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Nonfiction Matters
Inside Nonfiction Matters

Old Mistakes in New Machines

I am reading Thinking, Fast and Slow by Daniel Kahneman, the Nobel Prize winning economist. The book is a hot read in that it gets you to think about how you think, Early on he says, “the best we can do is a compromise: learn to recognize situations in which mistakes are likely and try harder to avoid significant mistakes when the stakes are high.” In one way that seems like the kind of nostrum you might find in a fortune cookie, or the ever-quoted “Serenity Prayer.” And yet, we get articles such as this headliner from the New York Times: The state of Idaho is rushing in making significant high stakes mistakes by handing out tablets to students and cutting back on teachers.

Reforming education is a situation in which mistakes are likely — that is not to say education is perfect, does not need improvement, or cannot be significantly reformed. If Common Core fulfills its promise, that is exactly what it will do. But Education is the graveyard of ill-considered, politically muscled grand schemes — witness NCLB. Not only is education this minefield of lost schemes and dreams, using technological fixes is its own Mad Max junk yard of discarded (expensive) equipment. I really think someone could make a fortune creating a company that would approach school districts a year or two after their last big tech purchase and offer to buy whatever they have in their closets, sight unseen — the school would get some cash and be freed of the burden of having to hide its unopened boxes and its under-used smart boards, while the company would be gaining an ever larger haul of highly discounted perfectly usable machines it could sell to companies which actually need them.

So Idaho and others like it fail to heed the first part of Kahneman’s warning — they rush in where angels fear to tread. Then, as if to coverup or obliterate their lack of caution in the first sense, they dive into the second — making huge, expensive, high stakes demands on teachers and students. It is almost like Hitler’s Big Lie, or Stalin’s line that a single death is a tragedy, while a million deaths are a statistic. Waste a few bucks on books and folks like the Idaho governor might well yell and scream about the need for fiscal responsibility; spend endless dollars on technology and you become too big to question. I even wonder if there is something gendered in this — elected male officials who are sure they know better than the largely female world of teachers and education. What ever the deep, or immediate, causes — we all need to speak up. Technology well considered, used by willing and well-trained staff, with carefully selected programs can be great — but it is the approach not the tech that matters.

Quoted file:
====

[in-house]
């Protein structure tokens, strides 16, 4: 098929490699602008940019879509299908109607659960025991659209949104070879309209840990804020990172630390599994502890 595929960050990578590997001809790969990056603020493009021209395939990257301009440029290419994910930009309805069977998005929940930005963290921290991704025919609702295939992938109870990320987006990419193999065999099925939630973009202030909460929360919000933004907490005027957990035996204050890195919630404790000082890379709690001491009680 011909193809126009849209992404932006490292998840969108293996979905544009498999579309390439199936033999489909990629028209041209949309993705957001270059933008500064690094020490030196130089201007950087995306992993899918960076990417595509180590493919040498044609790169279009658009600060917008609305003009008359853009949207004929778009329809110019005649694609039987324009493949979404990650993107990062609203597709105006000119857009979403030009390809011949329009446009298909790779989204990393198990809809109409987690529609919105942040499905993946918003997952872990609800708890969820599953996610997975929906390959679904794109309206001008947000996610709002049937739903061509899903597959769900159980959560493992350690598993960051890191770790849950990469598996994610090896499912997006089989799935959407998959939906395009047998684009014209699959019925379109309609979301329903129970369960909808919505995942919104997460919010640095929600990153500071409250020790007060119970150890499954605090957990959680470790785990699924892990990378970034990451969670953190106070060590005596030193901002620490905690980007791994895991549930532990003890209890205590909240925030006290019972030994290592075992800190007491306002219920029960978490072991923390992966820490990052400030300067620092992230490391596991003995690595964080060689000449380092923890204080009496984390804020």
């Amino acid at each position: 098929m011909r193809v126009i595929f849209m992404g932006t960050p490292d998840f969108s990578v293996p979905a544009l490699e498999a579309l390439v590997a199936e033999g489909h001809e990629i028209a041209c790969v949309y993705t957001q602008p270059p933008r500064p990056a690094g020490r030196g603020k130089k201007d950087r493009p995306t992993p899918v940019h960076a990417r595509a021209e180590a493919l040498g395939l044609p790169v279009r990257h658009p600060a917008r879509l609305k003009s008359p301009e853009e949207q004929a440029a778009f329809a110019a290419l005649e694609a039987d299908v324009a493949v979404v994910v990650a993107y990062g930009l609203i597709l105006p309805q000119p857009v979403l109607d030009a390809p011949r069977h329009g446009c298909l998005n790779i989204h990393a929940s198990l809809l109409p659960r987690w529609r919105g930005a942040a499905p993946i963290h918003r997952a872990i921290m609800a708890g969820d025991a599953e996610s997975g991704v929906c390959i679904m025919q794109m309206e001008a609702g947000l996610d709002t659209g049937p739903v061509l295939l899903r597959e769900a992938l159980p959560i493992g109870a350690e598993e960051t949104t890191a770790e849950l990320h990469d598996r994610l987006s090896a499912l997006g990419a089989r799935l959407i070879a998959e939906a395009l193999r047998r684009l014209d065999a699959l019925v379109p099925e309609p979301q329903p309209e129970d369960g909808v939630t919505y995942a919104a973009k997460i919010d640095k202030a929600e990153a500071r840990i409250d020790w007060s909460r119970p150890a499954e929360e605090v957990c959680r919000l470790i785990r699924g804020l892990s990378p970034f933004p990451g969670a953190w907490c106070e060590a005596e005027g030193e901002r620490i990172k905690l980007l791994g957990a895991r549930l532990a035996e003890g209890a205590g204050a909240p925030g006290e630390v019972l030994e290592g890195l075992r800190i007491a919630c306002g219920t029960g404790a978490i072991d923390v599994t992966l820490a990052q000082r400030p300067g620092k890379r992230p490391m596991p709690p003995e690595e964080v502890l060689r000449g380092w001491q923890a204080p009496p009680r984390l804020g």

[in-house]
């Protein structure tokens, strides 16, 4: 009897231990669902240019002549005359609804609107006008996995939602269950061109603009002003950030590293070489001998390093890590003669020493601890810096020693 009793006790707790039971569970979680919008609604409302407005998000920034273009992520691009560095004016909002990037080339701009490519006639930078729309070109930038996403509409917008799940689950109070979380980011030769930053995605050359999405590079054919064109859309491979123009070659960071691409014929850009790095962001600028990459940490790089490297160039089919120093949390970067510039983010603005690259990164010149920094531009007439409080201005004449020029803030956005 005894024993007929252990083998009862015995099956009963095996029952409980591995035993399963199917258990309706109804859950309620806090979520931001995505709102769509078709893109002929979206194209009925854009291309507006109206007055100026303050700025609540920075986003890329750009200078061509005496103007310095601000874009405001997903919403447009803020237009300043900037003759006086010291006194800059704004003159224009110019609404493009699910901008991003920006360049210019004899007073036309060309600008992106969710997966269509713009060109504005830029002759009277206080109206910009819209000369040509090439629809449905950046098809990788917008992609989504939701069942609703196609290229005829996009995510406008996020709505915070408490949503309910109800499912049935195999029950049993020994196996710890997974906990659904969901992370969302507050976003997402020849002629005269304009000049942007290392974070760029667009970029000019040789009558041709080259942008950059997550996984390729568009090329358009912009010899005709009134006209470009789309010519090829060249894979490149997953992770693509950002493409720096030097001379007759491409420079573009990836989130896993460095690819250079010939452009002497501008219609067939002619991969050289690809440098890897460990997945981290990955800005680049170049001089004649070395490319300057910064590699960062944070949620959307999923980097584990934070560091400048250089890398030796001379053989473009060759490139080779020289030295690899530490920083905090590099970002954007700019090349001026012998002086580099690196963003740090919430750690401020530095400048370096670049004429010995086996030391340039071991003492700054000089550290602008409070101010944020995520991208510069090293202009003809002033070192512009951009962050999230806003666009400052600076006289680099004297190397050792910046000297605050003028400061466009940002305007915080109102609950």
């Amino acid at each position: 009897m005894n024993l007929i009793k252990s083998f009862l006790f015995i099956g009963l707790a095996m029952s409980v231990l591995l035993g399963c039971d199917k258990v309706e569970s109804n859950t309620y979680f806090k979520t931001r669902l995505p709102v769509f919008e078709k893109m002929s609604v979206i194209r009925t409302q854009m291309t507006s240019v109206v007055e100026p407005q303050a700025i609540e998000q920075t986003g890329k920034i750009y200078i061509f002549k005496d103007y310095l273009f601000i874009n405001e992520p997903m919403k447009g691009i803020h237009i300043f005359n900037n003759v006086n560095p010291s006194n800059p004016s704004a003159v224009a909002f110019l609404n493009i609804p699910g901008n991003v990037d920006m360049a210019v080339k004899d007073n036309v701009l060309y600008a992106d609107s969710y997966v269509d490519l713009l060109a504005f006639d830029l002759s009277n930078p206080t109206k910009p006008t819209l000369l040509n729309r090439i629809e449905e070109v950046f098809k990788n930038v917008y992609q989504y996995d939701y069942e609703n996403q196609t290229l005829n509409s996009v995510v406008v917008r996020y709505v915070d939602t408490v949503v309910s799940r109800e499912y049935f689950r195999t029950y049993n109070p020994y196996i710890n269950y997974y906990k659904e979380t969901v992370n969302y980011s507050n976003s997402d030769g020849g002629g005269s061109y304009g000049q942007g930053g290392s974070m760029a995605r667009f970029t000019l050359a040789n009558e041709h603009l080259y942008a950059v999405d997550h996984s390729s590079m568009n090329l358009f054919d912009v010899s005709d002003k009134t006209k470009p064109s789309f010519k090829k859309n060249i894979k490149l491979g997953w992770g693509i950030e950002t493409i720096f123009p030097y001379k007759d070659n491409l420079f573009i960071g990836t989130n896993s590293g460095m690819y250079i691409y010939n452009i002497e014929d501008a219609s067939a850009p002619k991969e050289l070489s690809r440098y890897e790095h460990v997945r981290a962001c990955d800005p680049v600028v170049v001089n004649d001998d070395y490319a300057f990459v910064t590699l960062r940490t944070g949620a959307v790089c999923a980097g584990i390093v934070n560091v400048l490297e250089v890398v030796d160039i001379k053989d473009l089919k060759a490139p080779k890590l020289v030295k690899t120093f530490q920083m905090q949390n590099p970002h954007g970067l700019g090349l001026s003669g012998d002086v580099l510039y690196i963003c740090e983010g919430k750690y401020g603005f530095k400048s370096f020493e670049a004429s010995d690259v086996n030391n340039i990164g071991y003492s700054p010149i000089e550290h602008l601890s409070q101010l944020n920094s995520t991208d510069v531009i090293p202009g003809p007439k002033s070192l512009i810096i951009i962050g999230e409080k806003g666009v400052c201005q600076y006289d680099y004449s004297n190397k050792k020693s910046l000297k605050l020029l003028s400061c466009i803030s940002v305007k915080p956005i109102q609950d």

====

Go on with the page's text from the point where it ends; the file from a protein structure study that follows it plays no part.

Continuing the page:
I posted this a day early because, tomorrow, I set off for EBMA — the conference of nonfiction book publishers — where Myra, Mary Ann and I will be presenting on the Common Core, books, and strategies for publishers. I’ll write next from the conference.


  1. Shirley Budhos says:

    Yes, Daniel Kahneman’s work is so interesting; it has altered our perspectives if we pay attention. I’ve watched several video lectures, and I’m always fascinated how he views and interprets events, characteristics, behavior, economics in an original way.You mentioned “heroes” in an earlier message; well, his thinking is heroic, for he seems courageous in the face of such conformity among the social scientists. His “techniques” could be applied to most disciplines–and especially education where mediocre minds make decisions adversely affecting large populations, and budgets are squandered on a regular basis..

  2. Marc Aronson says:

    “Education where mediocre minds make decisions adversely affecting large populations, and budgets are squandered on a regular basis.. ” — nice line and seems so apt for Idaho.

  3. Sue Bartle says:

    I just recommended his book for the next SLS Directors professional read after seeing it on many best of lists for 2011. We vote tomorrow on our next book so I will lobby with your post to the group. Thanks!

    I like the quote from the review – “Alas, the second system is a bit lazy—we must make a special effort to pay attention, and such effort consumes time and energy.”

    This made me think of my open palms exercise at meetings. When you find it hard to pay attention at a meeting try turning toward the speaker and opening your palms to take in the information. It does require effort to do this. I just used that in a meeting today to stay focused on the speaker and it does work but it really takes a great deal of effort to do this.